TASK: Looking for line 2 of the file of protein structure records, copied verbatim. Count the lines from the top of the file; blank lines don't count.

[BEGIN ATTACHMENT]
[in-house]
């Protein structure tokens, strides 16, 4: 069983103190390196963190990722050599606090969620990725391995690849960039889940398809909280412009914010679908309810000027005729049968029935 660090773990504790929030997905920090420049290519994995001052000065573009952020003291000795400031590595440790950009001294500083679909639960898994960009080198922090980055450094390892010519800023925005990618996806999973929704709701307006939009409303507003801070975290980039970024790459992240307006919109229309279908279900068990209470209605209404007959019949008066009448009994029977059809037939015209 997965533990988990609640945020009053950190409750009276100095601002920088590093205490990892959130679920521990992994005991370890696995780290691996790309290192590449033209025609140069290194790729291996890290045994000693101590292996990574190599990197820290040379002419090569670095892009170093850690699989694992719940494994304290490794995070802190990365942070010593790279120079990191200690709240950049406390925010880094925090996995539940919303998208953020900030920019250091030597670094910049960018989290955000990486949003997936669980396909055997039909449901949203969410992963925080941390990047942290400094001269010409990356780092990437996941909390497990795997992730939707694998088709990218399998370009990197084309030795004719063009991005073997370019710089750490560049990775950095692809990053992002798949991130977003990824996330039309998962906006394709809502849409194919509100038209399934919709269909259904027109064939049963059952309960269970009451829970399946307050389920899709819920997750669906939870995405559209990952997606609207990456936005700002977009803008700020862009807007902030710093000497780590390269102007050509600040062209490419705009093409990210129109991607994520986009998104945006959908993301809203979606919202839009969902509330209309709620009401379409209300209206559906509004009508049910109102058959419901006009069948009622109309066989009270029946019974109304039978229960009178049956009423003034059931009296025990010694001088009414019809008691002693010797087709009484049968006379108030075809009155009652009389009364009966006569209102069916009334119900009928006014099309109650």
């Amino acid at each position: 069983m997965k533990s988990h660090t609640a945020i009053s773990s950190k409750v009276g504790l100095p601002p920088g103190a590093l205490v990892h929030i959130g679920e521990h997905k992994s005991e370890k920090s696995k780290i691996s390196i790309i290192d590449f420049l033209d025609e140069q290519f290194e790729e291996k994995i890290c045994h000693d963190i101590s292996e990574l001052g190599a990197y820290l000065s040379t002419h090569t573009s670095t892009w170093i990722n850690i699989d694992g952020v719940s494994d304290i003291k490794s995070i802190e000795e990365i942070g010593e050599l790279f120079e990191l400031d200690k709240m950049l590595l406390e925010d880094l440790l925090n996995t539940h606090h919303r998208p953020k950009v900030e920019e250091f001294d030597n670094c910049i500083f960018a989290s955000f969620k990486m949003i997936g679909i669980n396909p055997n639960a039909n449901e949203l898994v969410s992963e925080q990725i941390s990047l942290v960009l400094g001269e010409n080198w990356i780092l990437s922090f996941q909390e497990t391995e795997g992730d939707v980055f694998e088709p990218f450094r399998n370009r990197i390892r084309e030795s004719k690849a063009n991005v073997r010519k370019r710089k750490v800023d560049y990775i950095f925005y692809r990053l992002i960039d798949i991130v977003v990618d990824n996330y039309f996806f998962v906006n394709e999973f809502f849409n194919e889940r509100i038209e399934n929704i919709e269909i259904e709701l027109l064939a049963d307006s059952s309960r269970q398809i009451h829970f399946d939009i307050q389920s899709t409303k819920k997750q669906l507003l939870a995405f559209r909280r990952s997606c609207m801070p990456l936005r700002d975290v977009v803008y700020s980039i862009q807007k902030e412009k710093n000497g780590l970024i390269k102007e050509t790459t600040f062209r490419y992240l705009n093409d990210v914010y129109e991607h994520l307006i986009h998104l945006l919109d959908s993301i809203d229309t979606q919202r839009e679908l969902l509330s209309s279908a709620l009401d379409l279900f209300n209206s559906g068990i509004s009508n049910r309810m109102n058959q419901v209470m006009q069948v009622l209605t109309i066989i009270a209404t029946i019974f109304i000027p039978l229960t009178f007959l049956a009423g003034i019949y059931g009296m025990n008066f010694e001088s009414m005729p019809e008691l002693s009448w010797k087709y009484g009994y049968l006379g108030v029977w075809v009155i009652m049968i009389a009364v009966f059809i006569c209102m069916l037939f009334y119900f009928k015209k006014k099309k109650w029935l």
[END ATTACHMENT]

């Protein structure tokens, strides 16, 4: 069983103190390196963190990722050599606090969620990725391995690849960039889940398809909280412009914010679908309810000027005729049968029935 660090773990504790929030997905920090420049290519994995001052000065573009952020003291000795400031590595440790950009001294500083679909639960898994960009080198922090980055450094390892010519800023925005990618996806999973929704709701307006939009409303507003801070975290980039970024790459992240307006919109229309279908279900068990209470209605209404007959019949008066009448009994029977059809037939015209 997965533990988990609640945020009053950190409750009276100095601002920088590093205490990892959130679920521990992994005991370890696995780290691996790309290192590449033209025609140069290194790729291996890290045994000693101590292996990574190599990197820290040379002419090569670095892009170093850690699989694992719940494994304290490794995070802190990365942070010593790279120079990191200690709240950049406390925010880094925090996995539940919303998208953020900030920019250091030597670094910049960018989290955000990486949003997936669980396909055997039909449901949203969410992963925080941390990047942290400094001269010409990356780092990437996941909390497990795997992730939707694998088709990218399998370009990197084309030795004719063009991005073997370019710089750490560049990775950095692809990053992002798949991130977003990824996330039309998962906006394709809502849409194919509100038209399934919709269909259904027109064939049963059952309960269970009451829970399946307050389920899709819920997750669906939870995405559209990952997606609207990456936005700002977009803008700020862009807007902030710093000497780590390269102007050509600040062209490419705009093409990210129109991607994520986009998104945006959908993301809203979606919202839009969902509330209309709620009401379409209300209206559906509004009508049910109102058959419901006009069948009622109309066989009270029946019974109304039978229960009178049956009423003034059931009296025990010694001088009414019809008691002693010797087709009484049968006379108030075809009155009652009389009364009966006569209102069916009334119900009928006014099309109650």